What do you touch most everyday? Your face? Your hair? Someone else? Coffee cup? Door handle? Keyboard and screen? A lot of our social, leisure and work lives were conducted digitally before lockdown and now it seems nearly all of it is. Now imagine each digital element was tangible. How much does a click ‘weigh’? What’s the mass of a like? How much momentum does your tweet have? What’s the force of an insta? The calorific value of an email?
The question I have been dicing with during lockdown is how the digital is tangible as a physical force. It has been estimated that the internet weighs between 6 micrograms 60 grams depending on how many electrons are factored into the calculation. Rather than being this literal – what energy does it consume – I think of it in reverse. How much of your energy does it consume. What physical properties does it imbue in the user? Marshal McLuhan noted that watching television was a physical experience. A person watching it has their metabolism change, their brain changes to devote more resources to the bright little square in the visual field. The digital also rearranges selves, demands devotion, shifts sleep cycles, changes appetite.
The question matters for how we apply digital methods. As we recognise the digital as material this helps us examine how it has effects as a set of social things. Digital systems stabilise some realities and destabilise others. The design of digital platforms makes the social tangible in ways that we can examine. In a way this just brings us back to the original questions of sociology – what is artificial, what is natural, what is social and how do real things have real effects. We have never been without technology, from the cooking pot to the lifestyle pharmaceutical. Technologies order life. Now we can examine how sociality incorporates computational effects, the touch of the algorithm.
We already deal with this materiality in many ways. A spreadsheet has material effects. Double entry bookkeeping brought us modern capitalism. Lotus 1-2-3 brought us predictive capitalism. Lenonardi identifies that as the effective production (‘the practical instantiation’) of theoretical ideas. Software creates capacities for action and constraints on it as any technology does. One of the effects I have noticed in digital drug dealing is how it reworks the experience of waiting. Social time is a comprehensible, graspable form of sociality which is currently overwhelmed and articulated by machine time, by the nanoseconds of algorithmic calculation. Drug buyers’ discussion of waiting – waiting for a dealer to respond via the market system, waiting on the postal service to deliver the drugs they want – put social time back in. I noticed how often concepts of dopesickness – drug withdrawal – were showing up in the same discussions as references to time and waiting. The obdurate waiting times dictated by the delivery infrastructure, such as shipment times, and by the market infrastructure, such as the time for bitcoin payment to clear and an order to be confirmed, were endured. Waiting because the dealer keeps you waiting is not endurable. Users who perceive indifference on the dealers’ part then find time is experienced more harshly. Dopesickness becomes more painful, and anxiety grows. One reason for that is that the user is concerned that the drug may not arrive at all. That feature of the infrastructure then changes the texture of dope time for the user. It reminds them that the power in the relationship fundamentally lies with the dealer. The user worries that they may be thrown back on an unreliable face to face market, or have to go without. Time waiting becomes physical. The drug market system produces a physical response. System users experience the system as touching them.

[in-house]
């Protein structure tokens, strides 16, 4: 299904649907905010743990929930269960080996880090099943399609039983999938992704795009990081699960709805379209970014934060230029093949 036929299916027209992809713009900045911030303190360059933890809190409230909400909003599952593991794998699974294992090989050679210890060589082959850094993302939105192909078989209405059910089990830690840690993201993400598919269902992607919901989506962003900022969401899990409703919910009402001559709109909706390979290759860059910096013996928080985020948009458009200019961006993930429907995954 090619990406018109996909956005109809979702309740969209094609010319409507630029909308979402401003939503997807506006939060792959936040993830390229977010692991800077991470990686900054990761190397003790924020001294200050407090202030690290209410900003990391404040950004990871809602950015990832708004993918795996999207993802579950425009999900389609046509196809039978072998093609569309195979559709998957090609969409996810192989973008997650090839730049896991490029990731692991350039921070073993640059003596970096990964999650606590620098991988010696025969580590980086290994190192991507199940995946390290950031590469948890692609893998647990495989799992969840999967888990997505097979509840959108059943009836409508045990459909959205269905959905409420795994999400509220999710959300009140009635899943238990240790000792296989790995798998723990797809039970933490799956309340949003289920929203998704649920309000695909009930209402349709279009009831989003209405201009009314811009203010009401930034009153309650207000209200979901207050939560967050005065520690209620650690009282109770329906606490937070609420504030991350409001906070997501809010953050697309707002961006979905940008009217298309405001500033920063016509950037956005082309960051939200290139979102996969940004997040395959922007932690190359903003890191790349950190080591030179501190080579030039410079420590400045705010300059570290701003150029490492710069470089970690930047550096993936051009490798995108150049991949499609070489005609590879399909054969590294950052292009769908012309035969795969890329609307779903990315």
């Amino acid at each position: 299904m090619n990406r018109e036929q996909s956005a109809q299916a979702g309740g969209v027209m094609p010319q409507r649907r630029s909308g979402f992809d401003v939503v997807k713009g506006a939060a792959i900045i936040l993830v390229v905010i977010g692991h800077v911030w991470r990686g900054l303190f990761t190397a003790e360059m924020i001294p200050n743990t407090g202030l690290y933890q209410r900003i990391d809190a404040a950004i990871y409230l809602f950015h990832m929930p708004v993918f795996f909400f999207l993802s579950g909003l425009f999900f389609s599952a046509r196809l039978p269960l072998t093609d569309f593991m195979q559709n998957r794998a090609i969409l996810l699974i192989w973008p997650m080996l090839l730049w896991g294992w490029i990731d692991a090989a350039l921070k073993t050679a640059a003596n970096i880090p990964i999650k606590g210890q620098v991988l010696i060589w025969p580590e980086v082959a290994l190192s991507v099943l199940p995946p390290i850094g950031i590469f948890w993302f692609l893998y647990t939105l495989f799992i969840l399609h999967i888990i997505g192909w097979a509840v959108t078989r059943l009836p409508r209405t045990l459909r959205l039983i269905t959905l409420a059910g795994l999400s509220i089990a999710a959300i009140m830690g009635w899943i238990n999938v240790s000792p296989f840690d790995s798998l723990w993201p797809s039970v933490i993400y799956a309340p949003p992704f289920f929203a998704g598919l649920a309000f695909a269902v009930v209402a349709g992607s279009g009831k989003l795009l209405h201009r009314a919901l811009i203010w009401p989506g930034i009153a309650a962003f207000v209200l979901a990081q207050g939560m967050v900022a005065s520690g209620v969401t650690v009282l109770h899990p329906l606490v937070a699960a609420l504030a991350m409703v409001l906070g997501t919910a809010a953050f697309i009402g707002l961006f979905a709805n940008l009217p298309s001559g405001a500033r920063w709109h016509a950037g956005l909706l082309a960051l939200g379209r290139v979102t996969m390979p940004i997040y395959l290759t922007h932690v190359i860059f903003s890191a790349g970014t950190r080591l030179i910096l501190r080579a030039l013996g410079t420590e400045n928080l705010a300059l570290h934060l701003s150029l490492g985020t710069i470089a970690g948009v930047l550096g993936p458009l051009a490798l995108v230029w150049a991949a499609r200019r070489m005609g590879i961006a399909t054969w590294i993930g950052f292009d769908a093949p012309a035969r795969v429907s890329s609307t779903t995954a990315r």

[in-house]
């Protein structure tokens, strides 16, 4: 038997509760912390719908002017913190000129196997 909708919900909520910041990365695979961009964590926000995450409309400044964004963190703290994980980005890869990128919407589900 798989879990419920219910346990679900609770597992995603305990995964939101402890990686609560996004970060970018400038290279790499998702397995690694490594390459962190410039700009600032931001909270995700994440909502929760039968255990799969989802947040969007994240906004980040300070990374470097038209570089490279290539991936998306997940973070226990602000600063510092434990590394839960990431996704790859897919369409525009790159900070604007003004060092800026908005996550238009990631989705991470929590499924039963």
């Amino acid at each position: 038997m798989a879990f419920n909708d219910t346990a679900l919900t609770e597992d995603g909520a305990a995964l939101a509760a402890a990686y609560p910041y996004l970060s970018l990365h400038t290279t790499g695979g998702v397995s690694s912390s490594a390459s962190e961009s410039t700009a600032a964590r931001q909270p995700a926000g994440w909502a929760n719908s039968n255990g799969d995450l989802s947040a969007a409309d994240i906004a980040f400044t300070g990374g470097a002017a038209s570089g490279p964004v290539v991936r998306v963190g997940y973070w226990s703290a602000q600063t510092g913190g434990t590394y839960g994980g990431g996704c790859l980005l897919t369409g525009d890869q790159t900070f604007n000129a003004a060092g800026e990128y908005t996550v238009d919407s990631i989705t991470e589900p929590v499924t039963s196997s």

The example I have used here shows how digital systems have matter. They are not only communicative but have force, weight on the world. It needn’t surprise us that the weight lies on those already marginalised (Noble, 2018).
Leonardi PM (2010) Digital materiality? How artifacts without matter, matter. First Monday. DOI: 10.5210/fm.v15i6.3036.
Noble SU (2018) Algorithms of Oppression: How Search Engines Reinforce Racism. NYU Press.